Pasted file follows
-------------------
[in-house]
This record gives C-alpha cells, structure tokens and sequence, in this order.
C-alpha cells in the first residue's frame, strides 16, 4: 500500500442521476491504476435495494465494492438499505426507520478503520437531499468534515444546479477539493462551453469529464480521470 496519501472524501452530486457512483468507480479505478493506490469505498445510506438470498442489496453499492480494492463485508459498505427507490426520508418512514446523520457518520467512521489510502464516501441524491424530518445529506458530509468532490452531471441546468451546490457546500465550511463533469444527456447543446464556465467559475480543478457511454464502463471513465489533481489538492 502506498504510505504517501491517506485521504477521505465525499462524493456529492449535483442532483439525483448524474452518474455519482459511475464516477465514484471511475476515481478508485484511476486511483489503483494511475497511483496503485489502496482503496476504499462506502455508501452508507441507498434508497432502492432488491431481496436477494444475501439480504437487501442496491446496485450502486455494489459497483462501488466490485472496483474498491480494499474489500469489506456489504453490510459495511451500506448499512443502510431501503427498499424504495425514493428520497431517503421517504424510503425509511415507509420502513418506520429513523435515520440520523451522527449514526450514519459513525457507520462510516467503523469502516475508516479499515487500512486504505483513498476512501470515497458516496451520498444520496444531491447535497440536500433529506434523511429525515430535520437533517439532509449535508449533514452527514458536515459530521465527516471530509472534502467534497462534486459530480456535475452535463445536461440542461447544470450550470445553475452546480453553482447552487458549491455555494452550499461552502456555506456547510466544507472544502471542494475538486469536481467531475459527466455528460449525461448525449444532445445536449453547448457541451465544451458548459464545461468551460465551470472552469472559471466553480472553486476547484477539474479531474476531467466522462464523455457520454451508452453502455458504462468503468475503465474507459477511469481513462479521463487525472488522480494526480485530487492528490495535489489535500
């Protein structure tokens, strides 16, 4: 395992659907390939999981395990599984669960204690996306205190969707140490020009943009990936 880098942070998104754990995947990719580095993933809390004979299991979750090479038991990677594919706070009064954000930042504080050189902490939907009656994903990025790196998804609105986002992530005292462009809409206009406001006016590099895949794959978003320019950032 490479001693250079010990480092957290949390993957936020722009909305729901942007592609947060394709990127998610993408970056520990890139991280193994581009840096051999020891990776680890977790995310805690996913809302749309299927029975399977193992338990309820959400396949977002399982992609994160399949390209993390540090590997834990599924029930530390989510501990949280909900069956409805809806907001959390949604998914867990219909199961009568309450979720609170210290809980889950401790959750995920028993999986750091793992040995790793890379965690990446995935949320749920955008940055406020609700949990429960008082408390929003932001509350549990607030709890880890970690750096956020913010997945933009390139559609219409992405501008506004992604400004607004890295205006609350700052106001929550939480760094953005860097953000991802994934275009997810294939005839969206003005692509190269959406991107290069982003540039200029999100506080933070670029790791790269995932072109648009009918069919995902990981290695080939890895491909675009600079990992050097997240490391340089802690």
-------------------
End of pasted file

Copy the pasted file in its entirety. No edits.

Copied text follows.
[in-house]
This record gives C-alpha cells, structure tokens and sequence, in this order.
C-alpha cells in the first residue's frame, strides 16, 4: 500500500442521476491504476435495494465494492438499505426507520478503520437531499468534515444546479477539493462551453469529464480521470 496519501472524501452530486457512483468507480479505478493506490469505498445510506438470498442489496453499492480494492463485508459498505427507490426520508418512514446523520457518520467512521489510502464516501441524491424530518445529506458530509468532490452531471441546468451546490457546500465550511463533469444527456447543446464556465467559475480543478457511454464502463471513465489533481489538492 502506498504510505504517501491517506485521504477521505465525499462524493456529492449535483442532483439525483448524474452518474455519482459511475464516477465514484471511475476515481478508485484511476486511483489503483494511475497511483496503485489502496482503496476504499462506502455508501452508507441507498434508497432502492432488491431481496436477494444475501439480504437487501442496491446496485450502486455494489459497483462501488466490485472496483474498491480494499474489500469489506456489504453490510459495511451500506448499512443502510431501503427498499424504495425514493428520497431517503421517504424510503425509511415507509420502513418506520429513523435515520440520523451522527449514526450514519459513525457507520462510516467503523469502516475508516479499515487500512486504505483513498476512501470515497458516496451520498444520496444531491447535497440536500433529506434523511429525515430535520437533517439532509449535508449533514452527514458536515459530521465527516471530509472534502467534497462534486459530480456535475452535463445536461440542461447544470450550470445553475452546480453553482447552487458549491455555494452550499461552502456555506456547510466544507472544502471542494475538486469536481467531475459527466455528460449525461448525449444532445445536449453547448457541451465544451458548459464545461468551460465551470472552469472559471466553480472553486476547484477539474479531474476531467466522462464523455457520454451508452453502455458504462468503468475503465474507459477511469481513462479521463487525472488522480494526480485530487492528490495535489489535500
């Protein structure tokens, strides 16, 4: 395992659907390939999981395990599984669960204690996306205190969707140490020009943009990936 880098942070998104754990995947990719580095993933809390004979299991979750090479038991990677594919706070009064954000930042504080050189902490939907009656994903990025790196998804609105986002992530005292462009809409206009406001006016590099895949794959978003320019950032 490479001693250079010990480092957290949390993957936020722009909305729901942007592609947060394709990127998610993408970056520990890139991280193994581009840096051999020891990776680890977790995310805690996913809302749309299927029975399977193992338990309820959400396949977002399982992609994160399949390209993390540090590997834990599924029930530390989510501990949280909900069956409805809806907001959390949604998914867990219909199961009568309450979720609170210290809980889950401790959750995920028993999986750091793992040995790793890379965690990446995935949320749920955008940055406020609700949990429960008082408390929003932001509350549990607030709890880890970690750096956020913010997945933009390139559609219409992405501008506004992604400004607004890295205006609350700052106001929550939480760094953005860097953000991802994934275009997810294939005839969206003005692509190269959406991107290069982003540039200029999100506080933070670029790791790269995932072109648009009918069919995902990981290695080939890895491909675009600079990992050097997240490391340089802690």